In the meantime (November 1954) a fund raising drive was inaugurated and by the end of 1957, 3 years later, approximately $100,000 had been added to the building fund. The decision to build a new structure was strengthened by the generosity of a civic minded citizen of the community, Henry Bergman, who donated the present building site on Washington Street north of Packer Creek between 11th and 12th Streets a tract of approximately 5 acres in size. A building committee was appointed by the President of the congregation, Roger Hesselbart, in 1954, and the firm of Olson and Powers of Fremont was hired to draw up plans for the new building. The slogan for this project was “Forward in Faith”.

In 1957 the church joined a brand new denomination, the United Church of Christ. The United Church of Christ at large was forged by German immigrants who came to America in both the 18th and 19th centuries. In 1937 the German Reformed Church merged with the Evangelical Church to form the Evangelical and Reformed Church of America. Twenty years later in 1957 the “E & R” united with the Congregational Churches (a result of a previous merger), whose members trace their ancestry back to the Mayflower. Perhaps the greatest change of all, not yet fully realized was the change from the “Apostles’ Creed” used by the majority of Christians for about 1500 years, to a new “Statement of Faith” instituted shortly after the merger in 1957 after years of study.

After much searching, and discussion by the building committee and various members of the congregation a plan was officially accepted by the congregation in 1957 and a ground breaking ceremony was held at the site on May 18, 1958.

Among those participating in this ceremony were the oldest member, Wm. E. Blausey, who turned the first shovel of ground from his seat in a wheel chair, Eldo Bergman, the son of Henry Bergman, deceased and Robert Powers from the firm Olson and Powers who drew up the plans for the building, as well as Rev. Nienkamp, President Roger Hesselbart, Chairman of the Building Committee Warren Hesselbart, Church School Superintendent Luther Rust, and other members of the Building Committee listed below. Both the Senior and Junior Choirs were a part of the impressive program which included the use of loud speakers and cameras to record in pictures the beginning of an event which will affect the lives of many persons for years to come.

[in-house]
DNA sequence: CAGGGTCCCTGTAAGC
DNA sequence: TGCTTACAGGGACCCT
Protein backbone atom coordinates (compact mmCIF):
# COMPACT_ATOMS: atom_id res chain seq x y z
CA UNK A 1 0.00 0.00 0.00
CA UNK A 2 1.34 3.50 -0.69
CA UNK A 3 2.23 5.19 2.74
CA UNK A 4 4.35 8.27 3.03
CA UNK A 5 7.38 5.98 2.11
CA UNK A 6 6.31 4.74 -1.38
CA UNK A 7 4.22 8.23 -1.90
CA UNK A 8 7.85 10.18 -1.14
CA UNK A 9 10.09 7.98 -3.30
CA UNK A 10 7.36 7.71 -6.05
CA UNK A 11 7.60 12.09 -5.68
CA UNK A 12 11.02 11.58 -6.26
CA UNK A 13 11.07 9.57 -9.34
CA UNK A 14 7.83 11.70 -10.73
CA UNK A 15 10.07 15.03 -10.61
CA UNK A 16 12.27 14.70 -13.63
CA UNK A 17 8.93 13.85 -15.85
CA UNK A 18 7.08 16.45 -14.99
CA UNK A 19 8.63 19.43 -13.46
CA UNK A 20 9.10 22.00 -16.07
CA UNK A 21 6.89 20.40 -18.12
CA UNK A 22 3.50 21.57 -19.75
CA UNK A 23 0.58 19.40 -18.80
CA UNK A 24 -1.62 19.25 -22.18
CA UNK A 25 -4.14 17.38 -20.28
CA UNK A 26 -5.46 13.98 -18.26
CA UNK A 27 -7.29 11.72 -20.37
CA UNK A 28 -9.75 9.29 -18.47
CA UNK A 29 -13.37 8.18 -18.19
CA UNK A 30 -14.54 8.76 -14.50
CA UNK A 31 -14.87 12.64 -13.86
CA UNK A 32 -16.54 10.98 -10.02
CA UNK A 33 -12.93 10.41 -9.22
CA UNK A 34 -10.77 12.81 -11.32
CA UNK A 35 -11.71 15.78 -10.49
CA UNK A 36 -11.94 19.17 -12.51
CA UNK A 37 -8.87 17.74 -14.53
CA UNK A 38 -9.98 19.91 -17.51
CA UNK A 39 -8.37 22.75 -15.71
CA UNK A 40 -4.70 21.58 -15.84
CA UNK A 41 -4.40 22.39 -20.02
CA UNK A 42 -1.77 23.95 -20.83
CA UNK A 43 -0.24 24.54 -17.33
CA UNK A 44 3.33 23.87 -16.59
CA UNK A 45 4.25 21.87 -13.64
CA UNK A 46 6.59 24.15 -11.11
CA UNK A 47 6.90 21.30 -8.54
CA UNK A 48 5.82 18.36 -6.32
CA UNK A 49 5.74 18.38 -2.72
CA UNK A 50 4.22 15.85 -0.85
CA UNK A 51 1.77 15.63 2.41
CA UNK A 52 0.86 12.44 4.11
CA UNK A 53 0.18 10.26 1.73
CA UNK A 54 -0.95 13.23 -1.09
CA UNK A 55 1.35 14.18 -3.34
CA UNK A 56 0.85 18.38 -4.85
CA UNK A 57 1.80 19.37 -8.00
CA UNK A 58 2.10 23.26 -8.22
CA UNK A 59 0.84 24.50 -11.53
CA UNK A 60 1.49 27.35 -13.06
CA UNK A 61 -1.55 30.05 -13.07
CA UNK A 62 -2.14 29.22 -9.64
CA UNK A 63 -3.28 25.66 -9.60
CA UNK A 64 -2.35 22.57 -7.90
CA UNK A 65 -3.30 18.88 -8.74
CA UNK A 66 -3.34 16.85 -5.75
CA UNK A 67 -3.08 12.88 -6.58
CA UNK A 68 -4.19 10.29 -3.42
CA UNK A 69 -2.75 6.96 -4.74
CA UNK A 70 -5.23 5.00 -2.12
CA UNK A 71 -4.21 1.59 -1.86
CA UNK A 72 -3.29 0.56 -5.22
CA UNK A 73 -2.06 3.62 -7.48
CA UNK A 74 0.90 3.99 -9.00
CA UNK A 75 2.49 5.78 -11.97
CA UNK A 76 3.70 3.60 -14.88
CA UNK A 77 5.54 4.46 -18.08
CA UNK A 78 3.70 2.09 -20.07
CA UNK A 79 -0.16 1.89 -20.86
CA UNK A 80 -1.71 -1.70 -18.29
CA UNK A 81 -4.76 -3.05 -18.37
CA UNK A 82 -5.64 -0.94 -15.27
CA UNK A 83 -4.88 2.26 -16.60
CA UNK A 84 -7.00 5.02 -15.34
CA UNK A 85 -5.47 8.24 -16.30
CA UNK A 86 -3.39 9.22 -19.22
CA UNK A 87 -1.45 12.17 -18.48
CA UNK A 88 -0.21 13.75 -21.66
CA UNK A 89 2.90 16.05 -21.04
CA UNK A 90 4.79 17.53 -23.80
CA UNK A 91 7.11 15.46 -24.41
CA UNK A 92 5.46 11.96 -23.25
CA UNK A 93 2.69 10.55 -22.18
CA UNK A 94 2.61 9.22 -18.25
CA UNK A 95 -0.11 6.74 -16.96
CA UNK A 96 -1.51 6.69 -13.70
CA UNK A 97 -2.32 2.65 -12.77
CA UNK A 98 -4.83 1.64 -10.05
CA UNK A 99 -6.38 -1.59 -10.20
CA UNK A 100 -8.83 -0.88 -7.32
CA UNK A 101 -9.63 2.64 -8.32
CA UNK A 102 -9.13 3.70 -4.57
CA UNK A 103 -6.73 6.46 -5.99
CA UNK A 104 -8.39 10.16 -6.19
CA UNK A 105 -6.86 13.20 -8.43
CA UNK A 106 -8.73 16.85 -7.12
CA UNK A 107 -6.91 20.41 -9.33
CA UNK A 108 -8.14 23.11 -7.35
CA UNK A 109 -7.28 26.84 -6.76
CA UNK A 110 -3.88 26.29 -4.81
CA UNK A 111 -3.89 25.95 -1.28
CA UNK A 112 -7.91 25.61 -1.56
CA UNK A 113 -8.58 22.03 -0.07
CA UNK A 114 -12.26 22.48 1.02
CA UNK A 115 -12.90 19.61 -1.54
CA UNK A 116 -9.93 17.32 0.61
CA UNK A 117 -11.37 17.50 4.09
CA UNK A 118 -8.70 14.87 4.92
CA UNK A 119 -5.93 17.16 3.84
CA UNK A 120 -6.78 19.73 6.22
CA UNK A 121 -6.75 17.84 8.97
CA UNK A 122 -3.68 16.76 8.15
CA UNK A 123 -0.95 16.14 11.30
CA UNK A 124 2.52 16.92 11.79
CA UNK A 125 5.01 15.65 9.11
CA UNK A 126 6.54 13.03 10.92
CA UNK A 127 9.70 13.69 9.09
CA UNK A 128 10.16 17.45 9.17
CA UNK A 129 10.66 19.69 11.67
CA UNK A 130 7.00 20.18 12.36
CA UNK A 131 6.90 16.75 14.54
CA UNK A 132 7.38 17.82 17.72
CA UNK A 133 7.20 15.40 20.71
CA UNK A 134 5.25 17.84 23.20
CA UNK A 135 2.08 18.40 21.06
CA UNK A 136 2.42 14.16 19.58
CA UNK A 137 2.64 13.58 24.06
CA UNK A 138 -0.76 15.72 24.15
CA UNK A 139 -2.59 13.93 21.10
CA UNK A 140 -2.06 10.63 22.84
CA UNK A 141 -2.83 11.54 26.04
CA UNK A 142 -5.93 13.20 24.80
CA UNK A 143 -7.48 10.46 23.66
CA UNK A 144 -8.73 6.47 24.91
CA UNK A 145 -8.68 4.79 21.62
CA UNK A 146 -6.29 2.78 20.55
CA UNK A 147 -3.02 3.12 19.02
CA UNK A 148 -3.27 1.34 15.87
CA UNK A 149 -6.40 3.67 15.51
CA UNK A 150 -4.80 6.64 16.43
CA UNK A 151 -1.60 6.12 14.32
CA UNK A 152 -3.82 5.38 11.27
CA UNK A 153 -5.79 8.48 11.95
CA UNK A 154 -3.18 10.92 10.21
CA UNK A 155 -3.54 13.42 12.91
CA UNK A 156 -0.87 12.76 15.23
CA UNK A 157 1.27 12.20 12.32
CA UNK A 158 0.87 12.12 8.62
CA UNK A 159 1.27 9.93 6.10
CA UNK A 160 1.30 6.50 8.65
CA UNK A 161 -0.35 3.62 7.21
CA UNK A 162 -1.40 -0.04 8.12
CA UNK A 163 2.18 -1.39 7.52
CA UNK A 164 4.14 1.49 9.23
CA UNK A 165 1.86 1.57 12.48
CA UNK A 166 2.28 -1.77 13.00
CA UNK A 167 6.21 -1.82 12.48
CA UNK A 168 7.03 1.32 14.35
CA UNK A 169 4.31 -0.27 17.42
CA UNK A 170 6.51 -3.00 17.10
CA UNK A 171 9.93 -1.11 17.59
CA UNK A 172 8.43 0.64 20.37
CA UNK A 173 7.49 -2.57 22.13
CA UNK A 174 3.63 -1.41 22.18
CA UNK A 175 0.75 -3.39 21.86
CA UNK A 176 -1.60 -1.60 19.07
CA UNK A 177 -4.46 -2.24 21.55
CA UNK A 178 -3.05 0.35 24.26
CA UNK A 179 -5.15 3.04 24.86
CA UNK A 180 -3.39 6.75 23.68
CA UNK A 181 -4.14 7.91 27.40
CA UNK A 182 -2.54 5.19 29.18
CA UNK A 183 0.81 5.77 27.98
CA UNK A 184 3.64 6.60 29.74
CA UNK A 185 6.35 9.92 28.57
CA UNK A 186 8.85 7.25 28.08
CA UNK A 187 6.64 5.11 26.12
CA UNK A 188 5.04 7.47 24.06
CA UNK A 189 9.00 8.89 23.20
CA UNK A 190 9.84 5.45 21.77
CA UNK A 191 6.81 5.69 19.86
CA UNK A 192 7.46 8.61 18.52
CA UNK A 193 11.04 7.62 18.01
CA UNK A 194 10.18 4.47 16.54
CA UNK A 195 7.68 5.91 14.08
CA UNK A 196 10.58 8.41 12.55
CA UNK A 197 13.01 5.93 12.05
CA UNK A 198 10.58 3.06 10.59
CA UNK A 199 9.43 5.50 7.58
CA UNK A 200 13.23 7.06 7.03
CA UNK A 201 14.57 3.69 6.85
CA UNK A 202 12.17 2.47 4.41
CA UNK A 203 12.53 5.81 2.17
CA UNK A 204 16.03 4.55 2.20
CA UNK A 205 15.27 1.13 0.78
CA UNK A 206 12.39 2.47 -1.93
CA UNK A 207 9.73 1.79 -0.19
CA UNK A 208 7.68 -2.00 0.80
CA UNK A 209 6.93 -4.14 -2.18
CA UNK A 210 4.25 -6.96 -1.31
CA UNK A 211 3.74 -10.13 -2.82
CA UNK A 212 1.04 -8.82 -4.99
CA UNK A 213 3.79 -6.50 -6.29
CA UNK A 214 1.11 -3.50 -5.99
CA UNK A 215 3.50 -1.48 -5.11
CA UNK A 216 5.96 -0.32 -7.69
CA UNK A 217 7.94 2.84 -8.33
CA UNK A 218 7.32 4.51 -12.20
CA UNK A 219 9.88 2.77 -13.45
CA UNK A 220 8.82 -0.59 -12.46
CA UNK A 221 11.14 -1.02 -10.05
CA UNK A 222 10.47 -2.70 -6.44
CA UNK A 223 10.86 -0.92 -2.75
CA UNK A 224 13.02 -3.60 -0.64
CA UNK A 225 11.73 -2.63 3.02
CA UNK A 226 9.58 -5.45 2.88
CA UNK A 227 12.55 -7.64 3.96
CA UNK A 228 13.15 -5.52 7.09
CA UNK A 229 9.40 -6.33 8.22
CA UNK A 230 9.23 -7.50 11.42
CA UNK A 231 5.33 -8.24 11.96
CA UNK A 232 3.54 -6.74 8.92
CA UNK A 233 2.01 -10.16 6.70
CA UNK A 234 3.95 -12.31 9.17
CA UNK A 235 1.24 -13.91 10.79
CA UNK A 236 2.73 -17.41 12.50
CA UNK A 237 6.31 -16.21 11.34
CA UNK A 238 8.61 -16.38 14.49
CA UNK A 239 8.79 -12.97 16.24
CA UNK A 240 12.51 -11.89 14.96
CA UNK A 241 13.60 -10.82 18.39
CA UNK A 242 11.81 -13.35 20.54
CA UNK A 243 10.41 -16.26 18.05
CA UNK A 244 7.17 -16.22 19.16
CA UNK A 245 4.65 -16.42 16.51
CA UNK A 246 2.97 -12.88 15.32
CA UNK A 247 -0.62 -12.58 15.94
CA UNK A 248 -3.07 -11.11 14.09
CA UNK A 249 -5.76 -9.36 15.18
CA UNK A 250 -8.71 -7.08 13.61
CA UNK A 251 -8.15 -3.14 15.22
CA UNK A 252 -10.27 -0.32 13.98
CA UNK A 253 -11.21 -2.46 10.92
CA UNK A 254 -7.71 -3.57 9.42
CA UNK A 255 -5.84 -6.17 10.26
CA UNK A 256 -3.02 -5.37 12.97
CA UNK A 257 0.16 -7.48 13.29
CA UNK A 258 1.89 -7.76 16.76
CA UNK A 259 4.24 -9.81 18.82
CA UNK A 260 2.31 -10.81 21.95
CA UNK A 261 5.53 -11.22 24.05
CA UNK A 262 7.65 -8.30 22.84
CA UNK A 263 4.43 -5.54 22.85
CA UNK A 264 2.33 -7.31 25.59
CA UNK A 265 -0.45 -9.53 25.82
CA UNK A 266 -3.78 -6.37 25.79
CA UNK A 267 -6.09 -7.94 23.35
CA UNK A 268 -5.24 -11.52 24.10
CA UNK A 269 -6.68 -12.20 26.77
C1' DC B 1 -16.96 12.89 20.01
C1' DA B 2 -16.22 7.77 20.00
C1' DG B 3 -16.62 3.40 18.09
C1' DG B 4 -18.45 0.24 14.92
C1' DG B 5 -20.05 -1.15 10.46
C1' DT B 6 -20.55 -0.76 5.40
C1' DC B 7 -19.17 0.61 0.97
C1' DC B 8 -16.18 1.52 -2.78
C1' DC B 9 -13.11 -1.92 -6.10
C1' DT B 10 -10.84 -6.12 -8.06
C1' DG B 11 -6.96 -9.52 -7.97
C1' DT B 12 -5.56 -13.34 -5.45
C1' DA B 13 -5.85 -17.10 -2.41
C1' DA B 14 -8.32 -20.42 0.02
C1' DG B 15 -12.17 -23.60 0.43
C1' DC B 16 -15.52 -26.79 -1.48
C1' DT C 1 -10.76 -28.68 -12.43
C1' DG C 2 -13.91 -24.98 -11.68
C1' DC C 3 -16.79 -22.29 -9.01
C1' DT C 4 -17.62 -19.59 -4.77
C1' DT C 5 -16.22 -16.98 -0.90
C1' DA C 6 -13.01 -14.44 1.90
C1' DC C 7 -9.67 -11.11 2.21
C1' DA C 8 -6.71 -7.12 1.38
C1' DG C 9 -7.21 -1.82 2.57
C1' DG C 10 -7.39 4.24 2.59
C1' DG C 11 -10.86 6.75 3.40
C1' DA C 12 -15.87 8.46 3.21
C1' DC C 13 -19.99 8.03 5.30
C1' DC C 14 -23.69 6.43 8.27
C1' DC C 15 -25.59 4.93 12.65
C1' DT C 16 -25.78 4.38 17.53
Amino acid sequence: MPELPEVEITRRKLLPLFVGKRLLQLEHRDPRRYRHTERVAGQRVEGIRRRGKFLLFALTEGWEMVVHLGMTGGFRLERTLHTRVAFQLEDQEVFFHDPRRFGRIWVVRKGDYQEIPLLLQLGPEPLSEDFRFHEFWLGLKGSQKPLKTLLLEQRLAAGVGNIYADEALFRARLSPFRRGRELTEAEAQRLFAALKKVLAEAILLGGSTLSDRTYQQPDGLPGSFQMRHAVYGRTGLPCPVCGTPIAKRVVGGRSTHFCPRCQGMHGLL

A contract was subsequently granted to the Johnson Lumber Company of Wiliston to erect the assembly hall, the educational unit, offices, and utility rooms, etc. for the sum of $221,000.00 Since funds were not immediately available to finance the Church Sanctuary this project would have to be undertaken at a later date, with regular services to be held in the assembly hall in the meantime. The old building was to be sold if possible to another group or organization.

Construction on the new building began on July 17, 1958 and the laying of the cornerstone and the observance of the churches 90th anniversary simultaneously took place on this day of our Lord August 24, 1958 thus ushering in a new era in the lives of the members of the new St. John’s United Church of Christ, (formerly Evangelical and Reformed and St. John’s Evangelical Church) of Genoa, Ohio.

The following statistics should be of particular interest at this time:
Membership of Church: 776
Membership of Church School: 454
Baptisms: 2,180
Confirmed: 1,398
Marriages: 698

Funerals: 1,327